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Oscar Wilde tops Britain's wit list

The Victorian playwright beat Winston Churchill and Margaret Thatcher to be rated Britain's greatest ever wit in a TV poll.

books Updated: Oct 15, 2007 17:50 IST

He once quipped at an US airport: "I've nothing to declare but my genius", and even managed to mutter on his deathbed: "Either those curtains go, or I do".

Well, Oscar Wilde would not have been surprised to be dubbed Britain's greatest ever wit - he has been rated number one in a poll commissioned by digital TV channel 'Dave'.

The Victorian playwright, who was born in Ireland but lived most of his life in London, gained 20 per cent of votes, just two points ahead of Irish comedian Spike Milligan whose gravestone carries the message - "I told you I was ill".

In the top ten of famous wits, TV presenter and author Stephen Fry made it to number three while fourth-greatest wit was declared to be BBC's Top Gear host Jeremy Clarkson whose politically-incorrect one-liners have won him legions of fans.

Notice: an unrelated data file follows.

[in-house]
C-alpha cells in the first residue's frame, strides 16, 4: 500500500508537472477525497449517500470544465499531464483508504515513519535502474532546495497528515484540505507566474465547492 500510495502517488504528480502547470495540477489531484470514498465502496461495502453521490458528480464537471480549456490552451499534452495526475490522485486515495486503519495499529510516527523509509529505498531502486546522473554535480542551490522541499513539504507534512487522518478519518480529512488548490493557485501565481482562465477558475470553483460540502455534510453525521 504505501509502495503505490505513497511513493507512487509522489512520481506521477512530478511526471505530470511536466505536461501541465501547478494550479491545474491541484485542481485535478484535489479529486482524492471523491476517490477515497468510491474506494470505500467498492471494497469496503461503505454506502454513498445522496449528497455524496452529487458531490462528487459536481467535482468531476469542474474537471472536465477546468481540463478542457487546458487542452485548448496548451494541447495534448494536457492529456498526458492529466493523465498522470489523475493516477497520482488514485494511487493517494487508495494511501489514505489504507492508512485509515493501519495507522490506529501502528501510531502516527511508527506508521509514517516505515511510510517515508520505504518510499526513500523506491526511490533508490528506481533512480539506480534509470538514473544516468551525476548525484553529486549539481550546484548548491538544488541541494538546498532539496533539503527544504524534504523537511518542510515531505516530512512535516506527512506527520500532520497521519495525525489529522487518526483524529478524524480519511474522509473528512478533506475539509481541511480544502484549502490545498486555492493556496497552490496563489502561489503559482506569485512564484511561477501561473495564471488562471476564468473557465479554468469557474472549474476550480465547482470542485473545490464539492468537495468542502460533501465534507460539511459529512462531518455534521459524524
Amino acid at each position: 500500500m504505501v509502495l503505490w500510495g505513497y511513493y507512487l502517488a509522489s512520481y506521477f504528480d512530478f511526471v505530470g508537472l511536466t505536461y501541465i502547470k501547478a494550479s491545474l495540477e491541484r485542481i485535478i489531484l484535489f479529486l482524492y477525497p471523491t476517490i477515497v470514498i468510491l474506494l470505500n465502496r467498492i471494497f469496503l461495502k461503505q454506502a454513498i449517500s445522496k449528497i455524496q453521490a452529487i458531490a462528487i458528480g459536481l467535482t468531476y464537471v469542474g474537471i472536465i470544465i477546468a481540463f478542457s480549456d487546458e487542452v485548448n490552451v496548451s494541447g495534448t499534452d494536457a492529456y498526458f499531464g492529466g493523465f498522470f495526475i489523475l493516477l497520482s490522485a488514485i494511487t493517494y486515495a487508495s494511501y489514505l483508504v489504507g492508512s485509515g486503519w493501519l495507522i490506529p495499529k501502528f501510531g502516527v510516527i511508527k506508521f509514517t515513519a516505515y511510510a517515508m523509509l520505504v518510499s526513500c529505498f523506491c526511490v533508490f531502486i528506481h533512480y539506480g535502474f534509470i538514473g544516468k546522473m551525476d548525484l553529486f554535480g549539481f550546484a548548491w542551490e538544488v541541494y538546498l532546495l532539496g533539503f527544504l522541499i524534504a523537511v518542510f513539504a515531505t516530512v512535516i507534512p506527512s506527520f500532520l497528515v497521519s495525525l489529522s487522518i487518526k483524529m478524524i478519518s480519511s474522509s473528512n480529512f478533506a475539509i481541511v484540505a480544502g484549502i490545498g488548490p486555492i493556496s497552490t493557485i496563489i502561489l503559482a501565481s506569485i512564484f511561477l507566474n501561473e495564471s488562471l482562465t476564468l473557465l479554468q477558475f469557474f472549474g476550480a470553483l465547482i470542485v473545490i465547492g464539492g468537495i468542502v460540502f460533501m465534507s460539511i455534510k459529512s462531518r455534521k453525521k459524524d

Britain's wartime Prime Minister Sir Winston Churchill made it to number five for his notorious putdowns. Accused by a female MP of being drunk, he had replied: "Madam, you are ugly. But in the morning, I will be sober."

The list also includes noted humourists Noel Coward, the country's late football manager Brian Clough and Oasis lead singer Liam Gallagher.

However, former Prime Minister Margaret Thatcher has been ranked 12th, well ahead of comediennes Jennifer Saunders and Victoria Wood. She had once said: "Being powerful is like being a lady. If you have to tell people you are, you aren't."

More than half of the 3,000 comedy fans surveyed - nearly 57 per cent thought that men are wittier than women, clearly reflecting why there are no female entries in the top ten.

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